August 05, 2013

{Review + Interview} Glasswings #ElisaKlevenBooks @SamiJoLien

Glasswings: A Butterfly's StoryClaire, a glasswing butterfly whose transparent wings reflect her lush home, finds herself lost in the city after being separated from her family. She doesn’t know how they will ever see her, but she finds new city friends, a pigeon, an ant, and a ladybug, who search for the flowers Claire needs to live. They come upon a tiny urban garden, and as Claire drinks from the flowers’ nectar, she pollinates more flowers. Soon the garden—and Claire's clear wings—fill with color, allowing her family to recognize her at last. Together they create an oasis for all to enjoy.  Facts about glasswing butterflies and pollination complete this beautiful and educational picture book. Kleven’s latest offering is as colorful and delicate as a butterfly’s wings—a treasure that can be cherished for years.





Biography of Author/Illustrator Elisa Kleven
Children’s book author and illustrator Elisa Kleven has touched the lives of thousands of kids and their parents over the past two decades with stunning storytelling accompanied by gorgeous drawings in her more than 30 published books.
Kleven grew up in Los Angeles and has lived in the San Francisco Bay area since moving there to study at the University of
 California, Berkeley.
Kleven’s latest book “Glasswings: A Butterfly’s Story” released Spring
2013 from Dial Press, and her forthcoming title this September, “Cozy Light, Cozy Night,” is one of four featured titles of the debut children’s press Creston Books.
Other favorites among readers include “Welcome Home, Mouse,” “The Paper Princess,” “The Lion and the Little Red Bird” and “Sun Bread.” She has provided illustrations for Arthur Dorros’ “Abuela,” Jose Luis Orozco’s “De Colores” and Thacher Hurd’s “The Weaver, among others.
Kleven is a member of the Society of Children’s Book Writers and Illustrators. She has been recognized nationally with awards and honors from the American Library Association, the New York Times, the Junior Library Guild, School Library Journal and the American Institute of Graphic Arts.


Q and A with Elisa Kleven

Had you always wanted to write children’s books?
It was a childhood dream of mine, which I think began with my love for Hans Christian Andersen’s transporting fairy tales, and the joy I felt looking at the marvelous pictures in my favorite books.
Why did you choose to feature the glasswings butterfly in your latest release?
I was intrigued by the creature’s transparency and delicacy. I loved the idea that they could take on the colors of whatever surrounded them (they’re known as “Espejitos,” Little Mirrors, in the Latin American countries where they’re found), and I marveled at their fluid identity. I was also impressed that this incredibly fragile creature could accomplish so much as a pollinator.


Can you tell us a little about your forthcoming title “Cozy Light, Cozy Night” from Creston Books?
The book presents a year of everyday wonders, giving children an opportunity to snuggle up with a parent and enter into a warm, cozy world, where even the planets are tucked cozily into bed along with the shining stars.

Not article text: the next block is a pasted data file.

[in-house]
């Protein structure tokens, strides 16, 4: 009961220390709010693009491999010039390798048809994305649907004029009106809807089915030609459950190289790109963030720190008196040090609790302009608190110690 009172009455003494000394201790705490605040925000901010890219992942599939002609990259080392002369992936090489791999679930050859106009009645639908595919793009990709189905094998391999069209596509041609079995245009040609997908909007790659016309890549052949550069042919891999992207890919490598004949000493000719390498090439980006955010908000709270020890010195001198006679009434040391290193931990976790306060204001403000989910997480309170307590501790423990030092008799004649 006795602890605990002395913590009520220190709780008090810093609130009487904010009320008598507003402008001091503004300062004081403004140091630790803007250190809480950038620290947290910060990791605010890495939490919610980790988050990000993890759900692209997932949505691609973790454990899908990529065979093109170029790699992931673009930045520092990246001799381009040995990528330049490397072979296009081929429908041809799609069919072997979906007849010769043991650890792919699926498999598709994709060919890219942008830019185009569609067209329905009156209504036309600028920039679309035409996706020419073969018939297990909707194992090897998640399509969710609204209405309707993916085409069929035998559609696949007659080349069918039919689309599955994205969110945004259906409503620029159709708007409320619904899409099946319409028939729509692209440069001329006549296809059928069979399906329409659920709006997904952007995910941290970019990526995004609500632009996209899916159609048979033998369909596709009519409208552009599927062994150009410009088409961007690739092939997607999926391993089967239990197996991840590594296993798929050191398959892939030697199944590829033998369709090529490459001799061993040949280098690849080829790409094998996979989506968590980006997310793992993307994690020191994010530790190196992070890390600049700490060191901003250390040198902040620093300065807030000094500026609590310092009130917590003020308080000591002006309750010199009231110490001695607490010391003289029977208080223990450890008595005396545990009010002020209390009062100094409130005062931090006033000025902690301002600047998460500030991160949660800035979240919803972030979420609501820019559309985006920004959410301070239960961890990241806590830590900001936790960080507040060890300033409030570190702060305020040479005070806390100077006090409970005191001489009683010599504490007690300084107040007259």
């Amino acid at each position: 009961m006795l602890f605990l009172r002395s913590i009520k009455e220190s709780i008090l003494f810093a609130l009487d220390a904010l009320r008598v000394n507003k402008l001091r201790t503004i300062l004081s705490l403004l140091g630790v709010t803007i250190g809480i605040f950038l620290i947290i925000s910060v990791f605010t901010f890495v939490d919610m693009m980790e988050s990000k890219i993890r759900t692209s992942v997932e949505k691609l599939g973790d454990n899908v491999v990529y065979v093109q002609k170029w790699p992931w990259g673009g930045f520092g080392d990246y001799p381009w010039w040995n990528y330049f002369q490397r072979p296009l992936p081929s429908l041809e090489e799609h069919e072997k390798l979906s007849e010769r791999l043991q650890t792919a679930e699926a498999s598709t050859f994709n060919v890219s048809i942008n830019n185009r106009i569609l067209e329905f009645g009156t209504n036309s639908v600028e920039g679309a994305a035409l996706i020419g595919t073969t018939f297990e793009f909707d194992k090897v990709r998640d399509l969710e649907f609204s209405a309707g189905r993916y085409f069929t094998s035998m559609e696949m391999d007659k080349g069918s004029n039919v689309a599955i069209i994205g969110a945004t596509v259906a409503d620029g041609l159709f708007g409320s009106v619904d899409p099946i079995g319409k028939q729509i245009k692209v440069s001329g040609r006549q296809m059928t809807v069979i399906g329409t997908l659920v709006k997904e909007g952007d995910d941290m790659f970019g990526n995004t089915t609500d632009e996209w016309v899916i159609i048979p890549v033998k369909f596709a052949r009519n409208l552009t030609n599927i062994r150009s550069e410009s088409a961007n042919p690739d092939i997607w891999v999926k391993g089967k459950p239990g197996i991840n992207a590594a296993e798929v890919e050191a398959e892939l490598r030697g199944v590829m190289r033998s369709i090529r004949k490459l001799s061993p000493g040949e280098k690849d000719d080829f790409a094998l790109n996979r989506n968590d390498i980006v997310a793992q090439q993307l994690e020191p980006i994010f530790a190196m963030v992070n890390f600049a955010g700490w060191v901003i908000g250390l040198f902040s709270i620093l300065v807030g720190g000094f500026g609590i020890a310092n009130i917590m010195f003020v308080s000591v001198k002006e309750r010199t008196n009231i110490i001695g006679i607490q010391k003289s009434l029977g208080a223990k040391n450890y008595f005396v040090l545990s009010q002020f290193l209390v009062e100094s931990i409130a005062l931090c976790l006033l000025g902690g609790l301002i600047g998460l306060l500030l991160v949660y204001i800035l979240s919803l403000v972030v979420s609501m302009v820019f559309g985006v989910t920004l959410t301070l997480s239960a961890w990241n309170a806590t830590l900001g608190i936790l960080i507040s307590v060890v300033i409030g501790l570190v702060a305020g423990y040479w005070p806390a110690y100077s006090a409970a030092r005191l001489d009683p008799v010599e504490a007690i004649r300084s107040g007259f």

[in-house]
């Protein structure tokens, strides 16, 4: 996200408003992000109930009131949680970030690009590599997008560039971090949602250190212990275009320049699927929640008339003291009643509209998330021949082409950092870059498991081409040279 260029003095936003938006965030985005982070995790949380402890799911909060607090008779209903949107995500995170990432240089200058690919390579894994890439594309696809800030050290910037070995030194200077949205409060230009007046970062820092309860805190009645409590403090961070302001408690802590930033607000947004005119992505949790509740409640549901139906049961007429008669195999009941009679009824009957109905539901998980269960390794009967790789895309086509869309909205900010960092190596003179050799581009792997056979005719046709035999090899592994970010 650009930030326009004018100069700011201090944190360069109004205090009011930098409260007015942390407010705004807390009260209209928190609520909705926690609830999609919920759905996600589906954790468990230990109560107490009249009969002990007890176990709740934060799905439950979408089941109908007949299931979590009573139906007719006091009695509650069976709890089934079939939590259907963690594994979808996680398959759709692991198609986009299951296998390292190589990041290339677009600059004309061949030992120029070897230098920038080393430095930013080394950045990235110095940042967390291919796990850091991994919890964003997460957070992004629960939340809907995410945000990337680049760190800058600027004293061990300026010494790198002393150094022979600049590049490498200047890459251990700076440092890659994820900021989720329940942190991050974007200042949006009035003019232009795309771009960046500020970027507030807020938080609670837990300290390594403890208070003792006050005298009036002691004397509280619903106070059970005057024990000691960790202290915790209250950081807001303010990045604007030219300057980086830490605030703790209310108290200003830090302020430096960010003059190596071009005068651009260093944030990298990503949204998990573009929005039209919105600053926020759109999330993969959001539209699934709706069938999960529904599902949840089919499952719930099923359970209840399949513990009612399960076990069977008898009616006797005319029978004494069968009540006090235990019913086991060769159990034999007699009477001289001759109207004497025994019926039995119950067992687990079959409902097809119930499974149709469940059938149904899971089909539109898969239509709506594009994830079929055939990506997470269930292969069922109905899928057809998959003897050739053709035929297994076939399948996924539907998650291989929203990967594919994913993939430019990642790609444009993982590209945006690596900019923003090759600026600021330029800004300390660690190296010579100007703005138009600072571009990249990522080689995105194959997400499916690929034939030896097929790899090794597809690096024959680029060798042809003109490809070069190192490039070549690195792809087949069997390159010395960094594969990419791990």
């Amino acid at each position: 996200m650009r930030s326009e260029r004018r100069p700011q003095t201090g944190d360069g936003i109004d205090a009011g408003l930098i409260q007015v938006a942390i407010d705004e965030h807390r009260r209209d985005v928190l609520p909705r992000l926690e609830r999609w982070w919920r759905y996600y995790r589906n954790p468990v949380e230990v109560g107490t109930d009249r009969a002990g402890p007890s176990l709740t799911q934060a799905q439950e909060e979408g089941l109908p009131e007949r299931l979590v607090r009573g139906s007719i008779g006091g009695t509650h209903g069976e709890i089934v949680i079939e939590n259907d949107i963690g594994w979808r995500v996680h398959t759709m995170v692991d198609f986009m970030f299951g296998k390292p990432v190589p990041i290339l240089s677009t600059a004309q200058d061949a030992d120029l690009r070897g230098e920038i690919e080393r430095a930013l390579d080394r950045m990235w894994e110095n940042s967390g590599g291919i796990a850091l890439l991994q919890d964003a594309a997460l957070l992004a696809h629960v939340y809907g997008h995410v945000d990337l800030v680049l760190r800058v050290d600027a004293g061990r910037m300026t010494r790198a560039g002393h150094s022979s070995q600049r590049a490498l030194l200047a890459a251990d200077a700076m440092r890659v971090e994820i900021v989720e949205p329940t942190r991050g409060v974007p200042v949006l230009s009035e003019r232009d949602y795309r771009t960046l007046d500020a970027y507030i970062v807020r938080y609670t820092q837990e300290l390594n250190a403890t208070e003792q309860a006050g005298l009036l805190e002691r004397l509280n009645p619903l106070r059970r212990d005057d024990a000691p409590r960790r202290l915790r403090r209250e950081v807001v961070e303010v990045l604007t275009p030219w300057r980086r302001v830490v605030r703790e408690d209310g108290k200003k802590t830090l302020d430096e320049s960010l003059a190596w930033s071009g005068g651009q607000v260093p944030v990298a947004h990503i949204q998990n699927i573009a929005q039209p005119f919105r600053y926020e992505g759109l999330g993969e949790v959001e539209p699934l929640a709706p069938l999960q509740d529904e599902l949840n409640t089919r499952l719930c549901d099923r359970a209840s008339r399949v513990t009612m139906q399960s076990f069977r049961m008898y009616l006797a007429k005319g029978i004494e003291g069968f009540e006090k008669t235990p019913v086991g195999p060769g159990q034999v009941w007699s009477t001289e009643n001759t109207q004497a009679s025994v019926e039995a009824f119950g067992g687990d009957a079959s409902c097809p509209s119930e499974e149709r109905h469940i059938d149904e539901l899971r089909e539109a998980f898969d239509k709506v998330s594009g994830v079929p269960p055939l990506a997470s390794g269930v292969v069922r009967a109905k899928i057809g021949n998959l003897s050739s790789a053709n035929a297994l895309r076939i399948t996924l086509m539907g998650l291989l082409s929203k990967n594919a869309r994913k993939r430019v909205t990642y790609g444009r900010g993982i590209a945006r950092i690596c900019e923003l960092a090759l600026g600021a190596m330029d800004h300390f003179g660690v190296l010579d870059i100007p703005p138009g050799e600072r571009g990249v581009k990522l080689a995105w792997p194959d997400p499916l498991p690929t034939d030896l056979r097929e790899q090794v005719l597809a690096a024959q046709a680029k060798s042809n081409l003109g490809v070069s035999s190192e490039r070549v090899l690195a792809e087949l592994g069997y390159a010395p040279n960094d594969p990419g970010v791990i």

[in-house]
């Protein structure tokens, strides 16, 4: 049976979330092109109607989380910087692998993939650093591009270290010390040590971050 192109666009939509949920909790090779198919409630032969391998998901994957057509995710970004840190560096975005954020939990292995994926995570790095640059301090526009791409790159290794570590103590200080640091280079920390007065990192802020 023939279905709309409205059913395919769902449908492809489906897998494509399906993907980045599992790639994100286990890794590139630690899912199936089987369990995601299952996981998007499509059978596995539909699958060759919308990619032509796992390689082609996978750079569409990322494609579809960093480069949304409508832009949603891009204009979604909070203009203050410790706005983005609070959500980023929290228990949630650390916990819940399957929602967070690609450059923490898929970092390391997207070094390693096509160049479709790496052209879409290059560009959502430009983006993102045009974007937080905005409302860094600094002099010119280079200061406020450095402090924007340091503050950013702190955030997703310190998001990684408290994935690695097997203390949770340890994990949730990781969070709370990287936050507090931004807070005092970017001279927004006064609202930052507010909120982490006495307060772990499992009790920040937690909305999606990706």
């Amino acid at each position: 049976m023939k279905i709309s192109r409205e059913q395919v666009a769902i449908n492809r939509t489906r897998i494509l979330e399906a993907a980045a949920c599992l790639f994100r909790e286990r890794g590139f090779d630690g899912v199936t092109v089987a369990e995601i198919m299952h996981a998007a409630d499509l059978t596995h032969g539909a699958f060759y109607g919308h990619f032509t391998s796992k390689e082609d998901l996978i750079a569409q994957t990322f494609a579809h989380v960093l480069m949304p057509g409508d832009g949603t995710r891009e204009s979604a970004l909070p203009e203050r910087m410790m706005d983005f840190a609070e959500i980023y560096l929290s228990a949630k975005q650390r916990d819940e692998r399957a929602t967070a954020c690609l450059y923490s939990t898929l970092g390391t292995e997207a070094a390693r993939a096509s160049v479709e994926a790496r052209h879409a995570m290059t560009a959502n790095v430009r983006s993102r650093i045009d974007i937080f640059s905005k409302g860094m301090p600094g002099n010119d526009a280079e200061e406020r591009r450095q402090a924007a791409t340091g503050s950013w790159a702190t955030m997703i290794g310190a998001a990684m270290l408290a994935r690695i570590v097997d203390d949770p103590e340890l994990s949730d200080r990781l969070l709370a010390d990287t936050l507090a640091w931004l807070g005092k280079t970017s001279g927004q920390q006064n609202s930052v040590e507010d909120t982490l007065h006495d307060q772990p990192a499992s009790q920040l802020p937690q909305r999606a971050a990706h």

I was inspired by my appreciation for how the small things in life give us comfort and make us happy. I, for instance, enjoy taking a hike with my dog in the incredibly beautiful landscape we live in. I find extreme pleasure in sharing a meal with family and friends, curling up at the end of the day with a good book, or the quiet magic of creating art in my studio. Life would be a cold, hard struggle without access to coziness. I hope my book will provide children, who are often so stressed, over scheduled and steeped, for better and for worse, in technology, with a little piece of coziness, too.
“Cozy Light, Cozy Night” brings the simplest yet most magical details of each season to life.



You have done both the poetic text and luminous illustrations for than 30 picture books in your career. As you write, are you picturing the scenes in your mind, and do they end up looking the same once you start drawing?
I picture the scenes in my mind, then try my best to translate them to paper. Sometimes I’m disappointed with how they come out, and sometimes pleasantly surprised. Creativity is not always controllable!



Do the words always come to you first for a book, or do you visualize something and decide to write a story around that sometimes?
Sometimes the words come first, and sometimes the pictures. In the case of “Cozy Light, Cozy Night,” they came together. I thought of the things that bring me the most joy (warm sand, soft snow, summer light, autumn leaves, snuggling with my family and animals), and suddenly words began clustering – in rhyme, no less – around the images. Of course I rework many drafts of a story, including this one, until it feels as finished as it can be.


This book was so colorful and wonderfully fun!  There is always so much to look at with these books and it makes them a joy to read!  Both my girls enjoyed having this book here to read and will love it forever I'm sure!!  We cant wait to get some more of this author's books.

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